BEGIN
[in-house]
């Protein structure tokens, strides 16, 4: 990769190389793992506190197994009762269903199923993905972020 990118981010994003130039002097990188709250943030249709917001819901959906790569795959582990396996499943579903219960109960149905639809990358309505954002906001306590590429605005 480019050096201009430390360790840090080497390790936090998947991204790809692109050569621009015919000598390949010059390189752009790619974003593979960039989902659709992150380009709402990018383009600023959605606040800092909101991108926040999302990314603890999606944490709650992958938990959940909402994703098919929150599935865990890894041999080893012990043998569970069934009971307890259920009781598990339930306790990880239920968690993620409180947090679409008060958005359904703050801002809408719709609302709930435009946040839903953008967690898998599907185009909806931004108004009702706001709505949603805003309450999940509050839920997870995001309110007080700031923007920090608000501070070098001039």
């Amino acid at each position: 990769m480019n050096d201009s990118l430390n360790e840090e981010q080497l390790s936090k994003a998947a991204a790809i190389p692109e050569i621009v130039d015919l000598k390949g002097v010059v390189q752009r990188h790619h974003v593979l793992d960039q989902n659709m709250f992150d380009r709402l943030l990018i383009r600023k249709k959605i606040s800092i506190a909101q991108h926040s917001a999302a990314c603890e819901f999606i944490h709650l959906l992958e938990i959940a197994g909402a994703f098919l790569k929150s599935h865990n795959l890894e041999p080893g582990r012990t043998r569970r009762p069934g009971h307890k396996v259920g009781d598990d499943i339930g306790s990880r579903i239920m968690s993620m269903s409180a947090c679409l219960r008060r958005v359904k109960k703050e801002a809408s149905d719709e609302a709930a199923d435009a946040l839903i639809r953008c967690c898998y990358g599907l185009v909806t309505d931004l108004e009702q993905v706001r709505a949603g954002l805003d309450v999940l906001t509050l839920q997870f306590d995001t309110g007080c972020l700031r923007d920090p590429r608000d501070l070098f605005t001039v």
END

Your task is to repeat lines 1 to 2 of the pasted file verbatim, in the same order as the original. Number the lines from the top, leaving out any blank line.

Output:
[in-house]
């Protein structure tokens, strides 16, 4: 990769190389793992506190197994009762269903199923993905972020 990118981010994003130039002097990188709250943030249709917001819901959906790569795959582990396996499943579903219960109960149905639809990358309505954002906001306590590429605005 480019050096201009430390360790840090080497390790936090998947991204790809692109050569621009015919000598390949010059390189752009790619974003593979960039989902659709992150380009709402990018383009600023959605606040800092909101991108926040999302990314603890999606944490709650992958938990959940909402994703098919929150599935865990890894041999080893012990043998569970069934009971307890259920009781598990339930306790990880239920968690993620409180947090679409008060958005359904703050801002809408719709609302709930435009946040839903953008967690898998599907185009909806931004108004009702706001709505949603805003309450999940509050839920997870995001309110007080700031923007920090608000501070070098001039």